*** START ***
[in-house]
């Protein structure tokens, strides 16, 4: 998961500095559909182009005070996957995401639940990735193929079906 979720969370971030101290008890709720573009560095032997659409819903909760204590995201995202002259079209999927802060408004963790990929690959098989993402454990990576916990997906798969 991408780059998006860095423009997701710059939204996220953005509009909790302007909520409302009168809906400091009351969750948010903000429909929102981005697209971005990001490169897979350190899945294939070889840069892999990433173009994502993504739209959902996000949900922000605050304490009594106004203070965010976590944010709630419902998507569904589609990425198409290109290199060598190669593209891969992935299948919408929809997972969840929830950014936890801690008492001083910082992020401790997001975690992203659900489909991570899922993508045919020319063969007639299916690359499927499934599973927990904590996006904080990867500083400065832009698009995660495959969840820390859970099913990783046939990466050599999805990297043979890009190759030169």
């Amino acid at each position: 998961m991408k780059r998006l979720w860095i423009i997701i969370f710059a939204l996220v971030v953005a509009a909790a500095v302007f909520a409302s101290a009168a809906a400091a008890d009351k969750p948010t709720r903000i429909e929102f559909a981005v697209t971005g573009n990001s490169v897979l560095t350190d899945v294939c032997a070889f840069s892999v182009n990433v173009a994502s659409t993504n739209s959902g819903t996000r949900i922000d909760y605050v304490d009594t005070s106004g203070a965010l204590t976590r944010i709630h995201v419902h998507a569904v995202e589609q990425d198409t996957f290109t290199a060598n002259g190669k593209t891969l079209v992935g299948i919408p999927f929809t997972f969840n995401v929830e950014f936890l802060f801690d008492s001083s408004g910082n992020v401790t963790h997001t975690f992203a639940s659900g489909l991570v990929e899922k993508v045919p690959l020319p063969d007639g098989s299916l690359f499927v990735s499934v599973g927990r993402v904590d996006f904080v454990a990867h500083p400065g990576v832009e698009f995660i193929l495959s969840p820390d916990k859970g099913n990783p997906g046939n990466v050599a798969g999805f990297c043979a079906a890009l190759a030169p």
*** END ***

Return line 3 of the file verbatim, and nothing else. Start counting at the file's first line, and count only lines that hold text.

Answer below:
């Amino acid at each position: 998961m991408k780059r998006l979720w860095i423009i997701i969370f710059a939204l996220v971030v953005a509009a909790a500095v302007f909520a409302s101290a009168a809906a400091a008890d009351k969750p948010t709720r903000i429909e929102f559909a981005v697209t971005g573009n990001s490169v897979l560095t350190d899945v294939c032997a070889f840069s892999v182009n990433v173009a994502s659409t993504n739209s959902g819903t996000r949900i922000d909760y605050v304490d009594t005070s106004g203070a965010l204590t976590r944010i709630h995201v419902h998507a569904v995202e589609q990425d198409t996957f290109t290199a060598n002259g190669k593209t891969l079209v992935g299948i919408p999927f929809t997972f969840n995401v929830e950014f936890l802060f801690d008492s001083s408004g910082n992020v401790t963790h997001t975690f992203a639940s659900g489909l991570v990929e899922k993508v045919p690959l020319p063969d007639g098989s299916l690359f499927v990735s499934v599973g927990r993402v904590d996006f904080v454990a990867h500083p400065g990576v832009e698009f995660i193929l495959s969840p820390d916990k859970g099913n990783p997906g046939n990466v050599a798969g999805f990297c043979a079906a890009l190759a030169p």